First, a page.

Often called “single source” polluters, power plants emit a toxic brew of particulates into the air that includes carbon dioxide, nitrogen oxide and particulate matter. One study showed hospitalization rates for respiratory diseases in New York State were significantly higher for persons living in a zip code with a power plant than for those without.
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POWER PLANTS: CAN WE REDUCE HARMFUL EMISSIONS?
More than 10,000 U.S. deaths each year are attributed to power-plant pollution. However, experts note those figures are likely much higher due to lifetime fossil-fuel emission exposure. They cite difficulty in attributing health events like cardiac arrest directly to pollution from energy production.
Some sources note that the rate of U.S. deaths may be dropping due to better emissions capture and switches to sustainable fuel sources like wind and solar. Energy and water conservation at individual, business and city levels also helps to reduce power consumption (and, therefore, emissions).
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AIRPORTS: JET FUEL'S DEADLY COCKTAIL
Airplanes, like automobiles and trucks, burn fossil fuels to get us from here to there. The highly refined fuel cocktail that jet planes rely on becomes a potentially deadly mix of chemicals that includes nitrogen monoxide, nitrogen dioxide, sulfur dioxide, microscopic particulate matter and visible soot.
In many areas, airports are offset from densely populated areas. While this could potentially limit their impact on people who live nearby, recent research suggests that communities as far away as 10 miles from an airport can be negatively impacted by jet-fuel emissions.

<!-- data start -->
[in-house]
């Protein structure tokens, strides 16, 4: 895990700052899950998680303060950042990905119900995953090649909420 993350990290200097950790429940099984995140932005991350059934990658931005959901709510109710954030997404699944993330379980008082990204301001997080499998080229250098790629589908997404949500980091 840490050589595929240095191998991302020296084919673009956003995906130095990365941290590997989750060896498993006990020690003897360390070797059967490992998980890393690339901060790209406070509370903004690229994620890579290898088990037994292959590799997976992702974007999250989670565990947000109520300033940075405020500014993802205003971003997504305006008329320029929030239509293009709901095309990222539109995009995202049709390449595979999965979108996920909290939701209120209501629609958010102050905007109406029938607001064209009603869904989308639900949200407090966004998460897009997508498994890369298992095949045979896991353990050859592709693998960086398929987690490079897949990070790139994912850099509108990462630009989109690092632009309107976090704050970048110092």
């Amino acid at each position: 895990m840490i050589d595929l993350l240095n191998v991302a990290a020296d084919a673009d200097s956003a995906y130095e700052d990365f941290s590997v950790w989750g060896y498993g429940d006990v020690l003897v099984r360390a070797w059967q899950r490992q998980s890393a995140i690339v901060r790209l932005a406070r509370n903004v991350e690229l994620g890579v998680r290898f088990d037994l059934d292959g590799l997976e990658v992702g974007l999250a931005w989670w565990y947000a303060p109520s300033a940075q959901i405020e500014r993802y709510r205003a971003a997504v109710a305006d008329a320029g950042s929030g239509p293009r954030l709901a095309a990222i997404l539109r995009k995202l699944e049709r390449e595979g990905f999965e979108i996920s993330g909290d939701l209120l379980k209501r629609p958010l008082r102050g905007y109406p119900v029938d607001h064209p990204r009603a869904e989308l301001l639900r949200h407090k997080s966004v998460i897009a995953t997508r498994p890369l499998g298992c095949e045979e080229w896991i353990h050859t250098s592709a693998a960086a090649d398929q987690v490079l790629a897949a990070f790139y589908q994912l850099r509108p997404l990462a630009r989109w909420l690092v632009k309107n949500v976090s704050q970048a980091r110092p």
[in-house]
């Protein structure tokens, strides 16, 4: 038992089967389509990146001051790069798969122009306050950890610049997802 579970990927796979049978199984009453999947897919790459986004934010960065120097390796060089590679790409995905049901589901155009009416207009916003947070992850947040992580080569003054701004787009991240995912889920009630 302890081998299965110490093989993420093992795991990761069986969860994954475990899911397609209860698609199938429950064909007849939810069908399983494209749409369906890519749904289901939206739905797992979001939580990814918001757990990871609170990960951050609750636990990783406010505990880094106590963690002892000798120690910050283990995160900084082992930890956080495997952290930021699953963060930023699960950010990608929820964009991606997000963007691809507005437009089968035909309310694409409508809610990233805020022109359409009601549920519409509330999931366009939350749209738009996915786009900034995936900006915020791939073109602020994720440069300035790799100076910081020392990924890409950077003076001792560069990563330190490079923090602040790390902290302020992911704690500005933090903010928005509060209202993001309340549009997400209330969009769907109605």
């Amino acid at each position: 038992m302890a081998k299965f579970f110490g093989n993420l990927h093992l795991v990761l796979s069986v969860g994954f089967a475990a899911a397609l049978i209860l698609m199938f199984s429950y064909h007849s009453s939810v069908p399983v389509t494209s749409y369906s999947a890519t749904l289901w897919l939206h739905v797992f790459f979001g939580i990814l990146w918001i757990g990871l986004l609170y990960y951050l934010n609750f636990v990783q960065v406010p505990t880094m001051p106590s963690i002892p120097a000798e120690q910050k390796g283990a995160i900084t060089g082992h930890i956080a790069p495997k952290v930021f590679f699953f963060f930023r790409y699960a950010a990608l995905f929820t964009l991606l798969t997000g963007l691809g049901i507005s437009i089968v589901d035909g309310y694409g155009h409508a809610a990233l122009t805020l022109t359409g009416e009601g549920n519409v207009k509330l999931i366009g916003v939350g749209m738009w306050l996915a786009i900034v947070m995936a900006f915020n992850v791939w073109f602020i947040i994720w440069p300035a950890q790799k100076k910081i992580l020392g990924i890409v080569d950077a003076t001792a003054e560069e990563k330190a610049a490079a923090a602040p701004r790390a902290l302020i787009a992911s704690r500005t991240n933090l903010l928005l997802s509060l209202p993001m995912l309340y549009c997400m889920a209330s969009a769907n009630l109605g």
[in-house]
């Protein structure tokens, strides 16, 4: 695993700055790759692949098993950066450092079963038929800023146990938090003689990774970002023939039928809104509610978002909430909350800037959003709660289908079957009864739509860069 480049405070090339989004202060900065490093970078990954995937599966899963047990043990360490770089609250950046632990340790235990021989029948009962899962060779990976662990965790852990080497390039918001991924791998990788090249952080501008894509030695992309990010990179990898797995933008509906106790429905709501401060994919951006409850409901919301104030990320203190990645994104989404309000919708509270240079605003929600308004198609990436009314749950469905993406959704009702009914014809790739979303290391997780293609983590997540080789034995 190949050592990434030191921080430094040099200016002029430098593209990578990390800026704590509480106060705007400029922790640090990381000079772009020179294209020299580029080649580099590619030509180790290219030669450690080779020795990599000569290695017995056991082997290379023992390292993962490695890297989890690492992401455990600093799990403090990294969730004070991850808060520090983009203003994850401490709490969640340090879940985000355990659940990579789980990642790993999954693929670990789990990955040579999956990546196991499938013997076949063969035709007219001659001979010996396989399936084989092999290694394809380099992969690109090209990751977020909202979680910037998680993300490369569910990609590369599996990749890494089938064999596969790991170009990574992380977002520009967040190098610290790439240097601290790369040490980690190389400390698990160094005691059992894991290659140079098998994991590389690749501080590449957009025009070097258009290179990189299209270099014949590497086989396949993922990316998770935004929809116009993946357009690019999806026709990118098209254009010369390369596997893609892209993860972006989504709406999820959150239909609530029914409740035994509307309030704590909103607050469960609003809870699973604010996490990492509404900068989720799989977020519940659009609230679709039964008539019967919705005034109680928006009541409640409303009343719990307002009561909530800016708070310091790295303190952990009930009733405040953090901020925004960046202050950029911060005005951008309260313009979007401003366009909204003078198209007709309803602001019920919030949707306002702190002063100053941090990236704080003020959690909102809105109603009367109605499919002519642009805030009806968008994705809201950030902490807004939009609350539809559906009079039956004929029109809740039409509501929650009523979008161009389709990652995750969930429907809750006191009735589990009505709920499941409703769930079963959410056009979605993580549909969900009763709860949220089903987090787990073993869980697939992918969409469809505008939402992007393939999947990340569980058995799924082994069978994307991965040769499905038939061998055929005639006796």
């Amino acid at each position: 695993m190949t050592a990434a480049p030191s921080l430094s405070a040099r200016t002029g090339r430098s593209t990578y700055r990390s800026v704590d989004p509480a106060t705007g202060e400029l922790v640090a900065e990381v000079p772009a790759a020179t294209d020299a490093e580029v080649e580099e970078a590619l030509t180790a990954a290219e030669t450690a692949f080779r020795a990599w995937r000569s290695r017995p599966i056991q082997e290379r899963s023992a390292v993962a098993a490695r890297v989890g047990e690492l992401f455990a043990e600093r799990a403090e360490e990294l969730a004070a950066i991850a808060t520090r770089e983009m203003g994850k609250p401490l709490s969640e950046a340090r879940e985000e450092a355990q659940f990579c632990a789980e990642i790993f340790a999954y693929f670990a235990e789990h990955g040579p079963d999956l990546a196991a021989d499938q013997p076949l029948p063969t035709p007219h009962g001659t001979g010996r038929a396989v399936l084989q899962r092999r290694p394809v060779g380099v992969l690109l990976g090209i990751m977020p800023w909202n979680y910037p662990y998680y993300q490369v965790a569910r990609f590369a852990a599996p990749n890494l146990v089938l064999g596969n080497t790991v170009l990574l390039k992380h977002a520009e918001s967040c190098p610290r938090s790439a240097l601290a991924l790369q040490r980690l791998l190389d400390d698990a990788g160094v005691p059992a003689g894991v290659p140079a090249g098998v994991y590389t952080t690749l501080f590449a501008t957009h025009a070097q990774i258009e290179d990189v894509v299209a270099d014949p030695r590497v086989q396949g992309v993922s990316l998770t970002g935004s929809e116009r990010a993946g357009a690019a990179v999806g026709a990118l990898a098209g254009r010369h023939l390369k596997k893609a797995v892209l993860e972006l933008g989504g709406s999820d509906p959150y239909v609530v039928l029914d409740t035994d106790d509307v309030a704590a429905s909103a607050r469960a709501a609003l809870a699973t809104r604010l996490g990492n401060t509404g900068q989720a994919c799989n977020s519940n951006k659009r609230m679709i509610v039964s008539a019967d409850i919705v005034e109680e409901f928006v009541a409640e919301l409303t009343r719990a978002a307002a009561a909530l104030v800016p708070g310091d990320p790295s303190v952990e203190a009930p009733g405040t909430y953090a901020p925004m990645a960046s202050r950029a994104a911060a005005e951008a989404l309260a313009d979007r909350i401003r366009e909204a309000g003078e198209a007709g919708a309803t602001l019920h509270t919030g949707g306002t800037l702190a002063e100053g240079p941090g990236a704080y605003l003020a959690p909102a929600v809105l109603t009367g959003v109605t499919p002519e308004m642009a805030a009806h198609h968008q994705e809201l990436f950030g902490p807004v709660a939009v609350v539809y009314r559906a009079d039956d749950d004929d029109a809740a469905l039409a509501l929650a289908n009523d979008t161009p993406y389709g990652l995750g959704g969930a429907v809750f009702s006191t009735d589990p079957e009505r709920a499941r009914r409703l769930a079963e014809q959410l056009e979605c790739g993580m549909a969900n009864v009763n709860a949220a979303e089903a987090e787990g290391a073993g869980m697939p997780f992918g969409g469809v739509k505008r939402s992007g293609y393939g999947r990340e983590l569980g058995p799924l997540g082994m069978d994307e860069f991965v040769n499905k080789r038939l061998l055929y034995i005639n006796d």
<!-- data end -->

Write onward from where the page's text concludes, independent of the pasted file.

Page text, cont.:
AIRPORTS: ASTHMA CULPRIT?
Takeoffs and landings are a prime source of ultrafine particles that enter the lungs and bloodstream, noted a 2014 Los Angeles Times article. Asthma as well as blocked arteries and diseases that result from them, including heart attack and stroke, are the result.
The area within a few miles of airports offers the highest concentration of these particles. However, recent research shows that 10 miles out from LAX and other international airports the amount of ultrafine particles in the air is still twice what is considered normal.
VALLEYS: TRAPPING BAD AIR
Valleys don’t create pollution on their own, of course. But the surrounding mountains and certain types of weather can conspire to create a hazardous environment for the people who live in them by trapping pollution from highways, airports, power plants and landfills.
The EPA Clean Air Act regulates ground-level ozone, particulate matter, carbon monoxide, sulfur dioxide and nitrogen dioxide. All five of these pollutants can become sequestered in valleys.
San Joaquin Valley, California, has been cited as having the poorest air quality in the nation, according to the EPA — although Salt Lake City, Utah, also often vies for the top spot, especially in winter.
Lower emissions from landfills, power plants and refineries by enforcing clean-air regulations are helping to clear the air in the San Joaquin Valley. Salt Lake City is working to reduce emissions and suggesting conservation tips to residents and visitors.